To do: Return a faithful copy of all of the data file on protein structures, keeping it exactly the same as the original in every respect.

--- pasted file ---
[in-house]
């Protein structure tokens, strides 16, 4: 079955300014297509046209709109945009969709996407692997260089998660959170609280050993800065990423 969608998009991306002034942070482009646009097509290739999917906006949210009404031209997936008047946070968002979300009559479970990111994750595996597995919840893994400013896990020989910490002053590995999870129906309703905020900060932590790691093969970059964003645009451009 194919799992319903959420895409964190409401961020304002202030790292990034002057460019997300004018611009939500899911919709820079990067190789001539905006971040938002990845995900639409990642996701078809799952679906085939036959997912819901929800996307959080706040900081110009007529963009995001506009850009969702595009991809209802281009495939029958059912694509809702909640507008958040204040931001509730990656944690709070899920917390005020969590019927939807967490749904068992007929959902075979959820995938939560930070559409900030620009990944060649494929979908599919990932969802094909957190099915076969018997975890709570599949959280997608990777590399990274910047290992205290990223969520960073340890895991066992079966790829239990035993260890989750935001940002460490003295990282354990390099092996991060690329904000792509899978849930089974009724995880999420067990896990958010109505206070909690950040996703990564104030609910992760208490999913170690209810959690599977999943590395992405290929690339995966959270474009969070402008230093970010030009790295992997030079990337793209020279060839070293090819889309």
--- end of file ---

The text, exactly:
[in-house]
């Protein structure tokens, strides 16, 4: 079955300014297509046209709109945009969709996407692997260089998660959170609280050993800065990423 969608998009991306002034942070482009646009097509290739999917906006949210009404031209997936008047946070968002979300009559479970990111994750595996597995919840893994400013896990020989910490002053590995999870129906309703905020900060932590790691093969970059964003645009451009 194919799992319903959420895409964190409401961020304002202030790292990034002057460019997300004018611009939500899911919709820079990067190789001539905006971040938002990845995900639409990642996701078809799952679906085939036959997912819901929800996307959080706040900081110009007529963009995001506009850009969702595009991809209802281009495939029958059912694509809702909640507008958040204040931001509730990656944690709070899920917390005020969590019927939807967490749904068992007929959902075979959820995938939560930070559409900030620009990944060649494929979908599919990932969802094909957190099915076969018997975890709570599949959280997608990777590399990274910047290992205290990223969520960073340890895991066992079966790829239990035993260890989750935001940002460490003295990282354990390099092996991060690329904000792509899978849930089974009724995880999420067990896990958010109505206070909690950040996703990564104030609910992760208490999913170690209810959690599977999943590395992405290929690339995966959270474009969070402008230093970010030009790295992997030079990337793209020279060839070293090819889309």